The approach you adopt willdepend upon your experience and preferences, the other support you arereceiving and the kind of research project you are engaged in. Although this is commonly perceived as the normal way to read a book, and to conduct research, we do not imagine that many of you will be doing this. These are just some of the possibilities. We do not wish to restrict the ways inwhich you might use the book. Indeed, we would see your use of it as in manyways paralleling the research process itself: starting at any point, jumpingfrom place to place, doing several things simultaneously, returning withrenewed understanding to places you have already visited.
To help you in thisprocess, we have built in lots of cross-references between the differentsections. We would welcome your ideas on and responses to the book. If you would like to make a suggestion, please contact the authors through the publishers. Identify as many of the following as you can that have contributed to your success in academic work in the past: skills e.
Using the list of skills, resources and know- ledge that you have produced in Exercise 1. Review your plan periodically as your research progresses. List your reasons for your current or anticipated involvement in research. List as many as you can think of. Imagine you are doing research on experiences of training at work, whether within your own company or another.
How might they differ? How might this affect your conclusions? What if you had to write a report of your conclusions for each of these audiences? If you are keen to readmore at this stage, however, you might look at the suggestions in the nextchapter, or any of the other chapters. In many cases, of course, the itemsreferred to could have been listed in more than one chapter, and containsections that are relevant to a number of chapters.
The bibliographies have been restricted to books in print. The issues to bear in mind in deciding what you are going to research. Some hints and tips on how to develop one. How to get from your initial idea to something that is feasible and relevant. How to go about selecting your most important research contact.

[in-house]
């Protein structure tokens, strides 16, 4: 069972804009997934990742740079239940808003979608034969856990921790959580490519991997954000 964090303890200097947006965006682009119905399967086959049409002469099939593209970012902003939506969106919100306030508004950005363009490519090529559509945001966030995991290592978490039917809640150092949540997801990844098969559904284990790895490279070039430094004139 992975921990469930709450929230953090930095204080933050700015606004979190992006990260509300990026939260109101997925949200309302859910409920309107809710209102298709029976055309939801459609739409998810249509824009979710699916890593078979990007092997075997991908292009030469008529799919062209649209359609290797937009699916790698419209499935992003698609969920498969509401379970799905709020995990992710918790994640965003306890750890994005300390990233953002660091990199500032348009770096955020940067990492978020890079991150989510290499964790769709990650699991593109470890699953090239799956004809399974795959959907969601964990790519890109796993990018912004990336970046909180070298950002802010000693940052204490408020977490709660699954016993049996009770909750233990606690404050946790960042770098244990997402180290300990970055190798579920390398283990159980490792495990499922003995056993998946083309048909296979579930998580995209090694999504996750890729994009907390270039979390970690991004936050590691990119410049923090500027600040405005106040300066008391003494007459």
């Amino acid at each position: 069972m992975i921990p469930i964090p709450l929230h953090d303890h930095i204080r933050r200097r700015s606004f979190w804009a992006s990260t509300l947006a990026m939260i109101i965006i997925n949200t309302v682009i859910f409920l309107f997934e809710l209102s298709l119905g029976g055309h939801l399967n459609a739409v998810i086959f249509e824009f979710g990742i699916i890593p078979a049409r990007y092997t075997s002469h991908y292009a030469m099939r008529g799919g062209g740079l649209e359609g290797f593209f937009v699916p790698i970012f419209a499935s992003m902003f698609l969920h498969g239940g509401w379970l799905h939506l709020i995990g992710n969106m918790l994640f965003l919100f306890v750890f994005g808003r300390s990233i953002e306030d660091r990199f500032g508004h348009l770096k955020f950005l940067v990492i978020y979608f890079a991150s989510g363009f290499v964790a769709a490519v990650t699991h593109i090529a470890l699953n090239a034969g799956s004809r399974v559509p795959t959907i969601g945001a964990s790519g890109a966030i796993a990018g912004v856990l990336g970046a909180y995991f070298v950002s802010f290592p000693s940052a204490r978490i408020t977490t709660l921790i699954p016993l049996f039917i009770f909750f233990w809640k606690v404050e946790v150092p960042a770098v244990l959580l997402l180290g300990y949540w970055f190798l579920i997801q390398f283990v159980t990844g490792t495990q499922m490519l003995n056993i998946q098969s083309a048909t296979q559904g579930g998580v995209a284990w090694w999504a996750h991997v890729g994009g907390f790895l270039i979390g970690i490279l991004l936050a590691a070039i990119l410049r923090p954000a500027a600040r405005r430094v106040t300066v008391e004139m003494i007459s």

The different factors to bear in mind if you are going to be researching with others.
How To Research (4th ed.)
The advantages and disadvantages, and how to cope. Make up your mind now to record your feelings, experience, decisions and ideas as you undertake your research project. Yet it is central to the sanity of the hard-pressed researcher. At the start of your project you are about to take on a considerable commitment which is probably in addition to many continuing demands on your time. Edwards and Talbot 3 Choosing your research topic is probably the single most important decisionyou have to make in doing research. In this section, we discuss twelve pointsyou might bear in mind in making that choice.
How much choice you haveYou may not, of course, have much choice in what you do. But even in these cases, you will likely have somescope for making the project more interesting or relevant to your own concerns. If, for example, you have to do a piece of research which you are not particu-larly interested in, you might make it more palatable by adding something toit or by focusing on a part of the project which does interest you. It is quite common for part-time students or researchers, who are registeredfor degrees which require them to undertake a piece of small-scale research,and who are receiving some support from their employers, to have their choiceof research topic at least partly determined by their boss.
Their employerwill usually then expect to receive a report on the research project, and mayalso be seeking a more practical result in terms, for example, of improvedworking practices. In such cases, it is important to be aware of the differentexpectations of employers and educational institutions, and to plan aheadaccordingly. More guidance on this is given in the section in Chapter 10 on Who am I writing for?